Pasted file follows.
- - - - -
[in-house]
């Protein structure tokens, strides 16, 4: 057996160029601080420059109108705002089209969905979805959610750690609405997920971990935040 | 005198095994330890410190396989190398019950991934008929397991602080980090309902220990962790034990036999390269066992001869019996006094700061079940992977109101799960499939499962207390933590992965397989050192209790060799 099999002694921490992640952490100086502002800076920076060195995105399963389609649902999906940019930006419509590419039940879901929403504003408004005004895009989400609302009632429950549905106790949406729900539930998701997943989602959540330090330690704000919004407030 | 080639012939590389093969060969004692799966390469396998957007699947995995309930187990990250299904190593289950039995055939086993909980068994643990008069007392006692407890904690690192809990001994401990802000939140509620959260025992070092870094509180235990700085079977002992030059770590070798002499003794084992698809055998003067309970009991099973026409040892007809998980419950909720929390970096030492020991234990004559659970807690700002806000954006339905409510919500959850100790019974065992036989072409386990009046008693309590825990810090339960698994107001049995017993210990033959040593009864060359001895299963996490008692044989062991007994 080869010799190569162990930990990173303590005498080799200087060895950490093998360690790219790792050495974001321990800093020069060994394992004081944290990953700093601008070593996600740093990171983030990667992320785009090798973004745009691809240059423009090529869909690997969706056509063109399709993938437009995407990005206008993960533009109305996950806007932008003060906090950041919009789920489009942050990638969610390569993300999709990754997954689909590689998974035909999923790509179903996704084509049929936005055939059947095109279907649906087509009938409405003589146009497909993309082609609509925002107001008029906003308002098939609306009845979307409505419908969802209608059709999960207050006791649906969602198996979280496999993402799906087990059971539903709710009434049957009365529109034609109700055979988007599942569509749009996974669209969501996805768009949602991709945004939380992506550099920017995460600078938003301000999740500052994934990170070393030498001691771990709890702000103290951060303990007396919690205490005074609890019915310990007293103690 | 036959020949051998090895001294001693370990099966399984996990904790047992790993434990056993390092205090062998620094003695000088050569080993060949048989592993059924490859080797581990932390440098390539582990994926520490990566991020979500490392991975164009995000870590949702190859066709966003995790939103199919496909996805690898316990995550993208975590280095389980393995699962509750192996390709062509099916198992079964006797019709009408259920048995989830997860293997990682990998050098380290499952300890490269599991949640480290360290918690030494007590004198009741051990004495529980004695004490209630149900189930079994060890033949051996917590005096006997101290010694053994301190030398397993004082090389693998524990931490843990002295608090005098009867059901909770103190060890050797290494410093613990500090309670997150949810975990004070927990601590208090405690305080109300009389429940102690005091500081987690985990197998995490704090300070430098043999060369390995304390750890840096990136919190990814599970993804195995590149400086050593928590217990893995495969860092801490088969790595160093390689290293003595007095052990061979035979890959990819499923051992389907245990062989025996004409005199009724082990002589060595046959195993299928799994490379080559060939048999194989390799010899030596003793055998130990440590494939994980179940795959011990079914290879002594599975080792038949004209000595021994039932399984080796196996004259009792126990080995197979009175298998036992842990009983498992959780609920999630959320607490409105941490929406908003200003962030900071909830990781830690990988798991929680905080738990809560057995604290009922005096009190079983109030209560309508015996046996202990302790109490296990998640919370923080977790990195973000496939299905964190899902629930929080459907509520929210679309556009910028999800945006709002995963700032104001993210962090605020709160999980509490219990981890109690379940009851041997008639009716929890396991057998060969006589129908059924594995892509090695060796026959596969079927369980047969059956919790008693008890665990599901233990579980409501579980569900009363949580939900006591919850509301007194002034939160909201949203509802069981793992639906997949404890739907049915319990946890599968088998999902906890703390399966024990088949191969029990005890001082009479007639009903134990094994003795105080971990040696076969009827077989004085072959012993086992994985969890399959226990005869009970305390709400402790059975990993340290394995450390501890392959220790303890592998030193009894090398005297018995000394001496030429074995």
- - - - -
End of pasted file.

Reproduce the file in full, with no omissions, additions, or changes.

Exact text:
[in-house]
């Protein structure tokens, strides 16, 4: 057996160029601080420059109108705002089209969905979805959610750690609405997920971990935040 | 005198095994330890410190396989190398019950991934008929397991602080980090309902220990962790034990036999390269066992001869019996006094700061079940992977109101799960499939499962207390933590992965397989050192209790060799 099999002694921490992640952490100086502002800076920076060195995105399963389609649902999906940019930006419509590419039940879901929403504003408004005004895009989400609302009632429950549905106790949406729900539930998701997943989602959540330090330690704000919004407030 | 080639012939590389093969060969004692799966390469396998957007699947995995309930187990990250299904190593289950039995055939086993909980068994643990008069007392006692407890904690690192809990001994401990802000939140509620959260025992070092870094509180235990700085079977002992030059770590070798002499003794084992698809055998003067309970009991099973026409040892007809998980419950909720929390970096030492020991234990004559659970807690700002806000954006339905409510919500959850100790019974065992036989072409386990009046008693309590825990810090339960698994107001049995017993210990033959040593009864060359001895299963996490008692044989062991007994 080869010799190569162990930990990173303590005498080799200087060895950490093998360690790219790792050495974001321990800093020069060994394992004081944290990953700093601008070593996600740093990171983030990667992320785009090798973004745009691809240059423009090529869909690997969706056509063109399709993938437009995407990005206008993960533009109305996950806007932008003060906090950041919009789920489009942050990638969610390569993300999709990754997954689909590689998974035909999923790509179903996704084509049929936005055939059947095109279907649906087509009938409405003589146009497909993309082609609509925002107001008029906003308002098939609306009845979307409505419908969802209608059709999960207050006791649906969602198996979280496999993402799906087990059971539903709710009434049957009365529109034609109700055979988007599942569509749009996974669209969501996805768009949602991709945004939380992506550099920017995460600078938003301000999740500052994934990170070393030498001691771990709890702000103290951060303990007396919690205490005074609890019915310990007293103690 | 036959020949051998090895001294001693370990099966399984996990904790047992790993434990056993390092205090062998620094003695000088050569080993060949048989592993059924490859080797581990932390440098390539582990994926520490990566991020979500490392991975164009995000870590949702190859066709966003995790939103199919496909996805690898316990995550993208975590280095389980393995699962509750192996390709062509099916198992079964006797019709009408259920048995989830997860293997990682990998050098380290499952300890490269599991949640480290360290918690030494007590004198009741051990004495529980004695004490209630149900189930079994060890033949051996917590005096006997101290010694053994301190030398397993004082090389693998524990931490843990002295608090005098009867059901909770103190060890050797290494410093613990500090309670997150949810975990004070927990601590208090405690305080109300009389429940102690005091500081987690985990197998995490704090300070430098043999060369390995304390750890840096990136919190990814599970993804195995590149400086050593928590217990893995495969860092801490088969790595160093390689290293003595007095052990061979035979890959990819499923051992389907245990062989025996004409005199009724082990002589060595046959195993299928799994490379080559060939048999194989390799010899030596003793055998130990440590494939994980179940795959011990079914290879002594599975080792038949004209000595021994039932399984080796196996004259009792126990080995197979009175298998036992842990009983498992959780609920999630959320607490409105941490929406908003200003962030900071909830990781830690990988798991929680905080738990809560057995604290009922005096009190079983109030209560309508015996046996202990302790109490296990998640919370923080977790990195973000496939299905964190899902629930929080459907509520929210679309556009910028999800945006709002995963700032104001993210962090605020709160999980509490219990981890109690379940009851041997008639009716929890396991057998060969006589129908059924594995892509090695060796026959596969079927369980047969059956919790008693008890665990599901233990579980409501579980569900009363949580939900006591919850509301007194002034939160909201949203509802069981793992639906997949404890739907049915319990946890599968088998999902906890703390399966024990088949191969029990005890001082009479007639009903134990094994003795105080971990040696076969009827077989004085072959012993086992994985969890399959226990005869009970305390709400402790059975990993340290394995450390501890392959220790303890592998030193009894090398005297018995000394001496030429074995």